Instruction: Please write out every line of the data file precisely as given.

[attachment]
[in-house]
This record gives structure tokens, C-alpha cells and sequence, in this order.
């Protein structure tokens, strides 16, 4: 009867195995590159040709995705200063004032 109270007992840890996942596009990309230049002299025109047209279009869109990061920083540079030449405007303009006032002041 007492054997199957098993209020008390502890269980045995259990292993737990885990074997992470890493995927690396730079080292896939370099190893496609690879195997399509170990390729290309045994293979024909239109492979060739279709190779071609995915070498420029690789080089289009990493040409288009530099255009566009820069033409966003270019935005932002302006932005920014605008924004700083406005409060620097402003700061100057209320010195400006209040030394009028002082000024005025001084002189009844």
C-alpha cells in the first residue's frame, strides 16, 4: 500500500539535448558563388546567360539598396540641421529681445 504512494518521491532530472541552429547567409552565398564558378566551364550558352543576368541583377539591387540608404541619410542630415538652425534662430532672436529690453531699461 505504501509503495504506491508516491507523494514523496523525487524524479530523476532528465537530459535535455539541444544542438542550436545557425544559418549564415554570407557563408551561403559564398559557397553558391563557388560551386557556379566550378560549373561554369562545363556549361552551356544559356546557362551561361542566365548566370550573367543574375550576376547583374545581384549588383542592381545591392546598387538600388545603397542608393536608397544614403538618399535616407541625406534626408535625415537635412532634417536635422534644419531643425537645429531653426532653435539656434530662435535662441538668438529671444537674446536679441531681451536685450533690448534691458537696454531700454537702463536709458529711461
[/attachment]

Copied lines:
[in-house]
This record gives structure tokens, C-alpha cells and sequence, in this order.
């Protein structure tokens, strides 16, 4: 009867195995590159040709995705200063004032 109270007992840890996942596009990309230049002299025109047209279009869109990061920083540079030449405007303009006032002041 007492054997199957098993209020008390502890269980045995259990292993737990885990074997992470890493995927690396730079080292896939370099190893496609690879195997399509170990390729290309045994293979024909239109492979060739279709190779071609995915070498420029690789080089289009990493040409288009530099255009566009820069033409966003270019935005932002302006932005920014605008924004700083406005409060620097402003700061100057209320010195400006209040030394009028002082000024005025001084002189009844």
C-alpha cells in the first residue's frame, strides 16, 4: 500500500539535448558563388546567360539598396540641421529681445 504512494518521491532530472541552429547567409552565398564558378566551364550558352543576368541583377539591387540608404541619410542630415538652425534662430532672436529690453531699461 505504501509503495504506491508516491507523494514523496523525487524524479530523476532528465537530459535535455539541444544542438542550436545557425544559418549564415554570407557563408551561403559564398559557397553558391563557388560551386557556379566550378560549373561554369562545363556549361552551356544559356546557362551561361542566365548566370550573367543574375550576376547583374545581384549588383542592381545591392546598387538600388545603397542608393536608397544614403538618399535616407541625406534626408535625415537635412532634417536635422534644419531643425537645429531653426532653435539656434530662435535662441538668438529671444537674446536679441531681451536685450533690448534691458537696454531700454537702463536709458529711461